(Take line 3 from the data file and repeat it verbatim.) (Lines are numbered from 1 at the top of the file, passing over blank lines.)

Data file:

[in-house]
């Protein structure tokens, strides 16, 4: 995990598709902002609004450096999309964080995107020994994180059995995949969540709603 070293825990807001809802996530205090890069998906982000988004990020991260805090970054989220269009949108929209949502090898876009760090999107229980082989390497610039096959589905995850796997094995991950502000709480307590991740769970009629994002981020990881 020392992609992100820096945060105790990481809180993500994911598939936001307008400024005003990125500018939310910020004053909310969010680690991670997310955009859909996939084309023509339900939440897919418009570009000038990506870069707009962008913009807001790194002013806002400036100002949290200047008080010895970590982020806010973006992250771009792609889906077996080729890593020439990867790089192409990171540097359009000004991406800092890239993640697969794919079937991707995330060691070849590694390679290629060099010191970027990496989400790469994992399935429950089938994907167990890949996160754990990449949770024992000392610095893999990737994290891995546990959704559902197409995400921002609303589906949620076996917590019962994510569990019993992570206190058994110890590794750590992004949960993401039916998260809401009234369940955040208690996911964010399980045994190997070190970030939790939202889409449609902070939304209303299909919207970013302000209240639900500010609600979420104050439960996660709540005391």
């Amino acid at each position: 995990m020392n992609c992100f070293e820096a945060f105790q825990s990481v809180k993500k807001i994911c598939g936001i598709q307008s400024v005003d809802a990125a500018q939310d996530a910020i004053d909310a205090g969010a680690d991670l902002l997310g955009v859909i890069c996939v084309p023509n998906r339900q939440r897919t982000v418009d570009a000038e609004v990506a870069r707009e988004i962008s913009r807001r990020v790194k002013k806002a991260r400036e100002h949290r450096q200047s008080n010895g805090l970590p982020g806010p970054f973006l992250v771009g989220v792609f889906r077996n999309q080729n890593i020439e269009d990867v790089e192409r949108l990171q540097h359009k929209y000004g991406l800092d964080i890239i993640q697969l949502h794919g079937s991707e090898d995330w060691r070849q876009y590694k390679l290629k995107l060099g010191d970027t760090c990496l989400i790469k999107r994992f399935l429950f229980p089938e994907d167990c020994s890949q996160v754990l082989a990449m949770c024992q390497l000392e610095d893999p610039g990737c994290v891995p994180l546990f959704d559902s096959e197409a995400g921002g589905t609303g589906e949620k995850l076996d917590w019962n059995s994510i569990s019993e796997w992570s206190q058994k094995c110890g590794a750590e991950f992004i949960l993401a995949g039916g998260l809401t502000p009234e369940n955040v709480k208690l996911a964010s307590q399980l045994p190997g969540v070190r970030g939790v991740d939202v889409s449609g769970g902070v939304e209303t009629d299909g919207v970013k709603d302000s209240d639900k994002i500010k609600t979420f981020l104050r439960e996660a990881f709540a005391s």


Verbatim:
């Amino acid at each position: 995990m020392n992609c992100f070293e820096a945060f105790q825990s990481v809180k993500k807001i994911c598939g936001i598709q307008s400024v005003d809802a990125a500018q939310d996530a910020i004053d909310a205090g969010a680690d991670l902002l997310g955009v859909i890069c996939v084309p023509n998906r339900q939440r897919t982000v418009d570009a000038e609004v990506a870069r707009e988004i962008s913009r807001r990020v790194k002013k806002a991260r400036e100002h949290r450096q200047s008080n010895g805090l970590p982020g806010p970054f973006l992250v771009g989220v792609f889906r077996n999309q080729n890593i020439e269009d990867v790089e192409r949108l990171q540097h359009k929209y000004g991406l800092d964080i890239i993640q697969l949502h794919g079937s991707e090898d995330w060691r070849q876009y590694k390679l290629k995107l060099g010191d970027t760090c990496l989400i790469k999107r994992f399935l429950f229980p089938e994907d167990c020994s890949q996160v754990l082989a990449m949770c024992q390497l000392e610095d893999p610039g990737c994290v891995p994180l546990f959704d559902s096959e197409a995400g921002g589905t609303g589906e949620k995850l076996d917590w019962n059995s994510i569990s019993e796997w992570s206190q058994k094995c110890g590794a750590e991950f992004i949960l993401a995949g039916g998260l809401t502000p009234e369940n955040v709480k208690l996911a964010s307590q399980l045994p190997g969540v070190r970030g939790v991740d939202v889409s449609g769970g902070v939304e209303t009629d299909g919207v970013k709603d302000s209240d639900k994002i500010k609600t979420f981020l104050r439960e996660a990881f709540a005391s």